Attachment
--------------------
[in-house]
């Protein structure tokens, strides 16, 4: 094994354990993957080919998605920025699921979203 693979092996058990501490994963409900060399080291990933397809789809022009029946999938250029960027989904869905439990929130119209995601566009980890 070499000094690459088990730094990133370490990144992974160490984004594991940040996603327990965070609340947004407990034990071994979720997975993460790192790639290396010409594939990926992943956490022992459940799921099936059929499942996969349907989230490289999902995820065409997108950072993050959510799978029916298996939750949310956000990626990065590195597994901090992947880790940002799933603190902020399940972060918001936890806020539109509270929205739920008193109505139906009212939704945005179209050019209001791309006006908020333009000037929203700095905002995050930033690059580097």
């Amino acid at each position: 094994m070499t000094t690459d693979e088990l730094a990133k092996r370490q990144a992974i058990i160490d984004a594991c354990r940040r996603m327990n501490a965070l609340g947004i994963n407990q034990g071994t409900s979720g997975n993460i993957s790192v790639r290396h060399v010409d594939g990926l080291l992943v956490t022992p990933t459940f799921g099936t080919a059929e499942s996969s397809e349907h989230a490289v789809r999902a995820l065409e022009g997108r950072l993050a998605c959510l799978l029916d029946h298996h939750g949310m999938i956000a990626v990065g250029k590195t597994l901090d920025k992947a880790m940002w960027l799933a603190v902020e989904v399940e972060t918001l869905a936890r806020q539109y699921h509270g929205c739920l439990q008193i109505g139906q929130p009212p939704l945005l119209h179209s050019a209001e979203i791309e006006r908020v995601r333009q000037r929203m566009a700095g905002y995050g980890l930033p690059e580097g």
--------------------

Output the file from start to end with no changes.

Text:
[in-house]
């Protein structure tokens, strides 16, 4: 094994354990993957080919998605920025699921979203 693979092996058990501490994963409900060399080291990933397809789809022009029946999938250029960027989904869905439990929130119209995601566009980890 070499000094690459088990730094990133370490990144992974160490984004594991940040996603327990965070609340947004407990034990071994979720997975993460790192790639290396010409594939990926992943956490022992459940799921099936059929499942996969349907989230490289999902995820065409997108950072993050959510799978029916298996939750949310956000990626990065590195597994901090992947880790940002799933603190902020399940972060918001936890806020539109509270929205739920008193109505139906009212939704945005179209050019209001791309006006908020333009000037929203700095905002995050930033690059580097």
């Amino acid at each position: 094994m070499t000094t690459d693979e088990l730094a990133k092996r370490q990144a992974i058990i160490d984004a594991c354990r940040r996603m327990n501490a965070l609340g947004i994963n407990q034990g071994t409900s979720g997975n993460i993957s790192v790639r290396h060399v010409d594939g990926l080291l992943v956490t022992p990933t459940f799921g099936t080919a059929e499942s996969s397809e349907h989230a490289v789809r999902a995820l065409e022009g997108r950072l993050a998605c959510l799978l029916d029946h298996h939750g949310m999938i956000a990626v990065g250029k590195t597994l901090d920025k992947a880790m940002w960027l799933a603190v902020e989904v399940e972060t918001l869905a936890r806020q539109y699921h509270g929205c739920l439990q008193i109505g139906q929130p009212p939704l945005l119209h179209s050019a209001e979203i791309e006006r908020v995601r333009q000037r929203m566009a700095g905002y995050g980890l930033p690059e580097g």